Still, the linemen, the running backs, the receivers are welcoming this "rest," even though off-season conditioning workouts are underway. And few could embrace this break more than Alabama’s nose tackles – Williams and Ivory. Team came first for both players. Williams didn’t just return to the defensive line after a blocker slid into the side of his knee in the first half, he came back to play the nose, play fullback in goal-line formation and play his leadership role. "Jesse, he’s unbelievable," senior linebacker Nico Johnson said of the Australian. "It’s just been injury after injury and he’s able to fight through it. Dude thinks about the team, never himself. He gives 110 percent every day and I’m just thankful he’s in front of me, keeping them linemen off me."
"One thing you don't realize, if one of our coordinators walked in the room with the offensive or defensive team and said, 'I'm going to become the head coach at wherever,' those players would be happy for that person who has worked hard with them and helped them develop as players," Saban said, according to a report in the Chicago Tribune. "And they would be happy for them and their families, that they would have an opportunity to work hard for something they have created for themselves. So this is not a negative thing, at all. But again, you know, everybody's got to be a professional about it."
University of Alabama offensive coordinator Doug Nussmeier is expected to interview for the head coach opening at the University of Southern Mississippi, according to the Hattiesburg (Miss.) American. Interviews for the position began Thursday and will continue through Saturday and will also likely include three other offensive coordinators -- North Carolina's Blake Anderson, Texas Tech's Neal Brown and Oklahoma State's Todd Monken -- according to the publication.
Football Bowl Subdivision schools will each receive $300,000 annually from the new playoff format if the Academic Progress Rate score of their football team reaches at least 930. BCS Executive Director Bill Hancock, who will administer the playoffs, told Bloomberg.com this week a four-year 930 score will become the standard to receive that portion of the playoff money. The NCAA says a 930 equates to a 50-percent graduation rate, and it's the cutoff point for postseason participation in all sports.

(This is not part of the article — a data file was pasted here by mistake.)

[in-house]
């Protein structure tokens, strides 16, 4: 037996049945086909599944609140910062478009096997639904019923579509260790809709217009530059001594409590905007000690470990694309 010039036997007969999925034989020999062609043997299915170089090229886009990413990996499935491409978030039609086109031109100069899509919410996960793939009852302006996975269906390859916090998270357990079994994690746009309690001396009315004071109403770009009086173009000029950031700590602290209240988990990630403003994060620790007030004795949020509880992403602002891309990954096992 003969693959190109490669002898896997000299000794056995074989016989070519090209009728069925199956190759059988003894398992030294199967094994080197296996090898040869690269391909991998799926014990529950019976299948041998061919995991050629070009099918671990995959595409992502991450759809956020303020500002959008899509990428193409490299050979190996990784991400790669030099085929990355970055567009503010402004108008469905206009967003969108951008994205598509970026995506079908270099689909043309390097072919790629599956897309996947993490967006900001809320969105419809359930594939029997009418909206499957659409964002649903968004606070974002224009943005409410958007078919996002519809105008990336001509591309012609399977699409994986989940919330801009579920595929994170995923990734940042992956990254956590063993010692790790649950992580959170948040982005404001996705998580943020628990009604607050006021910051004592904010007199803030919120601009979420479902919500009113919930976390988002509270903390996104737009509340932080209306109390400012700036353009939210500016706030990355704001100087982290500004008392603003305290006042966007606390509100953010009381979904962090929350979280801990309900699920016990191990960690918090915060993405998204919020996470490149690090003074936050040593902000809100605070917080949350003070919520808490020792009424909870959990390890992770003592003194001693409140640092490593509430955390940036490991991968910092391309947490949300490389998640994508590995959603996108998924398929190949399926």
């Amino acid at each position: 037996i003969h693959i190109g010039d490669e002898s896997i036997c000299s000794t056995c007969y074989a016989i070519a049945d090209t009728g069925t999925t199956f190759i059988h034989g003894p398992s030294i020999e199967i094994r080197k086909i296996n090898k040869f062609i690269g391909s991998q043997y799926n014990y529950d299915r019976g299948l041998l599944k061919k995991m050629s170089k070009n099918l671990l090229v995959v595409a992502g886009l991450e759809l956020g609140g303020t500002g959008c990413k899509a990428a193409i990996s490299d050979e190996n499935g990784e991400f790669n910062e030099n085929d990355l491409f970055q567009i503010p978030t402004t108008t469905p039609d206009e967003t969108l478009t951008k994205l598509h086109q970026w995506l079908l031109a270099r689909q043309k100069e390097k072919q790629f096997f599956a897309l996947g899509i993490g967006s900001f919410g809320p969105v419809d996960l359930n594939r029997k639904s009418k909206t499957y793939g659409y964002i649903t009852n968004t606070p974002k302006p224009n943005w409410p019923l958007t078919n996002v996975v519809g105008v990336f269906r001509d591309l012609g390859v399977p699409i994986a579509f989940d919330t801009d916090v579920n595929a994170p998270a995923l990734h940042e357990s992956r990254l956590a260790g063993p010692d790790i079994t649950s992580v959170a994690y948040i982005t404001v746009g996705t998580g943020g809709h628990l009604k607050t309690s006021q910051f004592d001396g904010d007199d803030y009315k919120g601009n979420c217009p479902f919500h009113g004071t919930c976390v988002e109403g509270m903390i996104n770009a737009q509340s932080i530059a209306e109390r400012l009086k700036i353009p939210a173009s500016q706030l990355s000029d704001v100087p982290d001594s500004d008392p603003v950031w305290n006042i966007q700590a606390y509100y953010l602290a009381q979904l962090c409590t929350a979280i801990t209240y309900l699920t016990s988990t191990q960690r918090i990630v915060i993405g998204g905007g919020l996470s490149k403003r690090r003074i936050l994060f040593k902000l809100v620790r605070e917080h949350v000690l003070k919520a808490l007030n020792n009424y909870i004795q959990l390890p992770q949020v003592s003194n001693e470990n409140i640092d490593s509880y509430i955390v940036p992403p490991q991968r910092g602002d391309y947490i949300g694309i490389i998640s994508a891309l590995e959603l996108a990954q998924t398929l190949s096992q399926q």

This is the third BCS championship appearance in four years for the Tide – Alabama won its previous two – so Saban obviously hasn’t had a problem finding a routine that works. "Many people have asked me how you carry the momentum of winning the SEC championship game into the next game," Saban said. "And I think the answer to that is, you can’t. You almost have to look at any bowl game, or any layoff like you have for this length of time, as the next game is sort of a one-game season
Kent State athletic director Joel Nielsen said coaches who succeed in the MAC make a mark because the conference lacks the dichotomy of revenue and fan base that divides some other leagues into perennial contenders and constant also-rans. "I think it's a conference for coaches' development because so many of our institutions are alike," Nielsen said, "everything from budgets to the kind of student-athletes we recruit. We essentially have a lot of the same sidelines, as I call it. So the coaching really does stand out because you have to be better on the sideline as a coaching staff than the other guy. We play with a lot of same players because we're in a geographic area that's on top of each other. "So if you look at whether it's Nick Saban or Gary Pinkel or several others, they cut their teeth in that league, and they had to prove they were good coaches because they had to beat that other staff on that other sideline."